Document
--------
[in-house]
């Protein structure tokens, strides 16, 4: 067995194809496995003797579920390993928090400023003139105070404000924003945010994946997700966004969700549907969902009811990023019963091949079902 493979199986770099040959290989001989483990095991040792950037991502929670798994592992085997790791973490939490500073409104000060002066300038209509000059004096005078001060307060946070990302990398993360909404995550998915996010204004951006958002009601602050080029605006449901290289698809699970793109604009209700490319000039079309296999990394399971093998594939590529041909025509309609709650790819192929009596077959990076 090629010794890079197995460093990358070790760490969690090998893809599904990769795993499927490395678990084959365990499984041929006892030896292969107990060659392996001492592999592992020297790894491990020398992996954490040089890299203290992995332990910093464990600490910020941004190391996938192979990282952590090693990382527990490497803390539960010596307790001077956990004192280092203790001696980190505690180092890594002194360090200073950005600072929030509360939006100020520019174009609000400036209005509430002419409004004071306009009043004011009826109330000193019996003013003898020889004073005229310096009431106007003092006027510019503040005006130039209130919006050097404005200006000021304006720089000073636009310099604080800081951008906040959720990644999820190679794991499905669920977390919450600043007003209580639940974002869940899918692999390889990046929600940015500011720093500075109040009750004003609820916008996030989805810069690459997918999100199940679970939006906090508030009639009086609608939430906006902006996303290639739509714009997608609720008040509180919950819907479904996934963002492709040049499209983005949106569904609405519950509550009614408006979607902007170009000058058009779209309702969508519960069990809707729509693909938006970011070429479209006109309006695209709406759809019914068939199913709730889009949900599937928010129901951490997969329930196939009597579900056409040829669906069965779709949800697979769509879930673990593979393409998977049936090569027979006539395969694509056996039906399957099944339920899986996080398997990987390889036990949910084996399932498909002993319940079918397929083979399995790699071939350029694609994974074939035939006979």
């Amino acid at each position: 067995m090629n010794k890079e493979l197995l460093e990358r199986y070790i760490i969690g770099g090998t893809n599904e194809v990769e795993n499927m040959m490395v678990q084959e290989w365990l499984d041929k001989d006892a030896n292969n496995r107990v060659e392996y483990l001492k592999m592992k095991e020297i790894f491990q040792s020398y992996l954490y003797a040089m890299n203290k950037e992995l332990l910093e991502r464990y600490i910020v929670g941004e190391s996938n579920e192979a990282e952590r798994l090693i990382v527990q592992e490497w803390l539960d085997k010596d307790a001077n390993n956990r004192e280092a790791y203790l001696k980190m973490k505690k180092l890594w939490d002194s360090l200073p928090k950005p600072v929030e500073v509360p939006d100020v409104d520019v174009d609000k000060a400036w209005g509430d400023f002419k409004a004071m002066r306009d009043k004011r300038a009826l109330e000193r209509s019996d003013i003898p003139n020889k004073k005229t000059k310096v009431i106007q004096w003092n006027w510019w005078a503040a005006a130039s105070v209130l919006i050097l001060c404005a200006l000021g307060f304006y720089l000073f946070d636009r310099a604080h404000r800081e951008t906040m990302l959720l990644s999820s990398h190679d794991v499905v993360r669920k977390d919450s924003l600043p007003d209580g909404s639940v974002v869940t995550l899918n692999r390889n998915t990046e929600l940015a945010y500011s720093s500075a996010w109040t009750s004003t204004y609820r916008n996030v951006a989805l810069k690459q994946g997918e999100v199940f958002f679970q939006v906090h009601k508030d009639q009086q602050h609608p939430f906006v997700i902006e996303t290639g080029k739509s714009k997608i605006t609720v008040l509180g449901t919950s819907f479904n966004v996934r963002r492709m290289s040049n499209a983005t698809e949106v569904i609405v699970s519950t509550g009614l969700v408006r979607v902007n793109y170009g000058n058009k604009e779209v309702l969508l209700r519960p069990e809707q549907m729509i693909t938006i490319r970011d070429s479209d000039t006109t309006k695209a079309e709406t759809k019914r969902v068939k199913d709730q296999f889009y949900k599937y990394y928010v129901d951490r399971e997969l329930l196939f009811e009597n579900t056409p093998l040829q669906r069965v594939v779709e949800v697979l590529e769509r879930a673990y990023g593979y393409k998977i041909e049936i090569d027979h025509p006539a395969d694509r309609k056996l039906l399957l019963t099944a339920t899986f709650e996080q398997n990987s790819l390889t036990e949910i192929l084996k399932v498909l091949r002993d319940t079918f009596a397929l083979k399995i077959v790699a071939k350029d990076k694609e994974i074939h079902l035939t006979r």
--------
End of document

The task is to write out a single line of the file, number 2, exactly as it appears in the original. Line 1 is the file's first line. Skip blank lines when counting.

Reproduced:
């Protein structure tokens, strides 16, 4: 067995194809496995003797579920390993928090400023003139105070404000924003945010994946997700966004969700549907969902009811990023019963091949079902 493979199986770099040959290989001989483990095991040792950037991502929670798994592992085997790791973490939490500073409104000060002066300038209509000059004096005078001060307060946070990302990398993360909404995550998915996010204004951006958002009601602050080029605006449901290289698809699970793109604009209700490319000039079309296999990394399971093998594939590529041909025509309609709650790819192929009596077959990076 090629010794890079197995460093990358070790760490969690090998893809599904990769795993499927490395678990084959365990499984041929006892030896292969107990060659392996001492592999592992020297790894491990020398992996954490040089890299203290992995332990910093464990600490910020941004190391996938192979990282952590090693990382527990490497803390539960010596307790001077956990004192280092203790001696980190505690180092890594002194360090200073950005600072929030509360939006100020520019174009609000400036209005509430002419409004004071306009009043004011009826109330000193019996003013003898020889004073005229310096009431106007003092006027510019503040005006130039209130919006050097404005200006000021304006720089000073636009310099604080800081951008906040959720990644999820190679794991499905669920977390919450600043007003209580639940974002869940899918692999390889990046929600940015500011720093500075109040009750004003609820916008996030989805810069690459997918999100199940679970939006906090508030009639009086609608939430906006902006996303290639739509714009997608609720008040509180919950819907479904996934963002492709040049499209983005949106569904609405519950509550009614408006979607902007170009000058058009779209309702969508519960069990809707729509693909938006970011070429479209006109309006695209709406759809019914068939199913709730889009949900599937928010129901951490997969329930196939009597579900056409040829669906069965779709949800697979769509879930673990593979393409998977049936090569027979006539395969694509056996039906399957099944339920899986996080398997990987390889036990949910084996399932498909002993319940079918397929083979399995790699071939350029694609994974074939035939006979």